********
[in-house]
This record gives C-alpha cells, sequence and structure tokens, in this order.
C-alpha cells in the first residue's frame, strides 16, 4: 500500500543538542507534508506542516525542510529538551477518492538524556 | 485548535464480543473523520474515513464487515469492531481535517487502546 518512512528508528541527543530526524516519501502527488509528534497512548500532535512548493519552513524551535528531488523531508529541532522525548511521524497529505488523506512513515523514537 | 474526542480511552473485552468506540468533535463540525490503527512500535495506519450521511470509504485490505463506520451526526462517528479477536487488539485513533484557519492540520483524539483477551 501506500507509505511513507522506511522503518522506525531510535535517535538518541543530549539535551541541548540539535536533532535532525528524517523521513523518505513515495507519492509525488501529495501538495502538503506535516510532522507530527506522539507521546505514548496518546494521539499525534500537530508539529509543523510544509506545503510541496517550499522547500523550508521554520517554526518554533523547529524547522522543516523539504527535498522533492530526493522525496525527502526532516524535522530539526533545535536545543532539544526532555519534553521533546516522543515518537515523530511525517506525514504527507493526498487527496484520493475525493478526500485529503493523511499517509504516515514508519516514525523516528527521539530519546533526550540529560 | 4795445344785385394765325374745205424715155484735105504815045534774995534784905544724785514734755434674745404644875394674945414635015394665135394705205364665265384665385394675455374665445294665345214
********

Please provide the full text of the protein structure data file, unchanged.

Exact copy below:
[in-house]
This record gives C-alpha cells, sequence and structure tokens, in this order.
C-alpha cells in the first residue's frame, strides 16, 4: 500500500543538542507534508506542516525542510529538551477518492538524556 | 485548535464480543473523520474515513464487515469492531481535517487502546 518512512528508528541527543530526524516519501502527488509528534497512548500532535512548493519552513524551535528531488523531508529541532522525548511521524497529505488523506512513515523514537 | 474526542480511552473485552468506540468533535463540525490503527512500535495506519450521511470509504485490505463506520451526526462517528479477536487488539485513533484557519492540520483524539483477551 501506500507509505511513507522506511522503518522506525531510535535517535538518541543530549539535551541541548540539535536533532535532525528524517523521513523518505513515495507519492509525488501529495501538495502538503506535516510532522507530527506522539507521546505514548496518546494521539499525534500537530508539529509543523510544509506545503510541496517550499522547500523550508521554520517554526518554533523547529524547522522543516523539504527535498522533492530526493522525496525527502526532516524535522530539526533545535536545543532539544526532555519534553521533546516522543515518537515523530511525517506525514504527507493526498487527496484520493475525493478526500485529503493523511499517509504516515514508519516514525523516528527521539530519546533526550540529560 | 4795445344785385394765325374745205424715155484735105504815045534774995534784905544724785514734755434674745404644875394674945414635015394665135394705205364665265384665385394675455374665445294665345214